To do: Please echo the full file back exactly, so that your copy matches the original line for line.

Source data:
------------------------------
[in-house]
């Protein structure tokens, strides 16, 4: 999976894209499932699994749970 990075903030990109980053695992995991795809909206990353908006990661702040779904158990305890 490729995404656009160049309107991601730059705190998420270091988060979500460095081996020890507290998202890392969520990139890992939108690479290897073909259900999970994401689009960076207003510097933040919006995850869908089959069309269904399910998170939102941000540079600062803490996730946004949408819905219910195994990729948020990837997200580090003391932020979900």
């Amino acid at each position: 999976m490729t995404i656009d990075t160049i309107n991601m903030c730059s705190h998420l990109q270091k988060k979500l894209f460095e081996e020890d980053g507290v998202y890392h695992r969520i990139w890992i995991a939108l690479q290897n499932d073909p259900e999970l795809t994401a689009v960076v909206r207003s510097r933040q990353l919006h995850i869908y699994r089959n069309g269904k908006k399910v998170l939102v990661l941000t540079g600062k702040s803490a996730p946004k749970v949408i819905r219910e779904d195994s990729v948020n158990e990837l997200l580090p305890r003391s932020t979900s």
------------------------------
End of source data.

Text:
[in-house]
């Protein structure tokens, strides 16, 4: 999976894209499932699994749970 990075903030990109980053695992995991795809909206990353908006990661702040779904158990305890 490729995404656009160049309107991601730059705190998420270091988060979500460095081996020890507290998202890392969520990139890992939108690479290897073909259900999970994401689009960076207003510097933040919006995850869908089959069309269904399910998170939102941000540079600062803490996730946004949408819905219910195994990729948020990837997200580090003391932020979900």
């Amino acid at each position: 999976m490729t995404i656009d990075t160049i309107n991601m903030c730059s705190h998420l990109q270091k988060k979500l894209f460095e081996e020890d980053g507290v998202y890392h695992r969520i990139w890992i995991a939108l690479q290897n499932d073909p259900e999970l795809t994401a689009v960076v909206r207003s510097r933040q990353l919006h995850i869908y699994r089959n069309g269904k908006k399910v998170l939102v990661l941000t540079g600062k702040s803490a996730p946004k749970v949408i819905r219910e779904d195994s990729v948020n158990e990837l997200l580090p305890r003391s932020t979900s």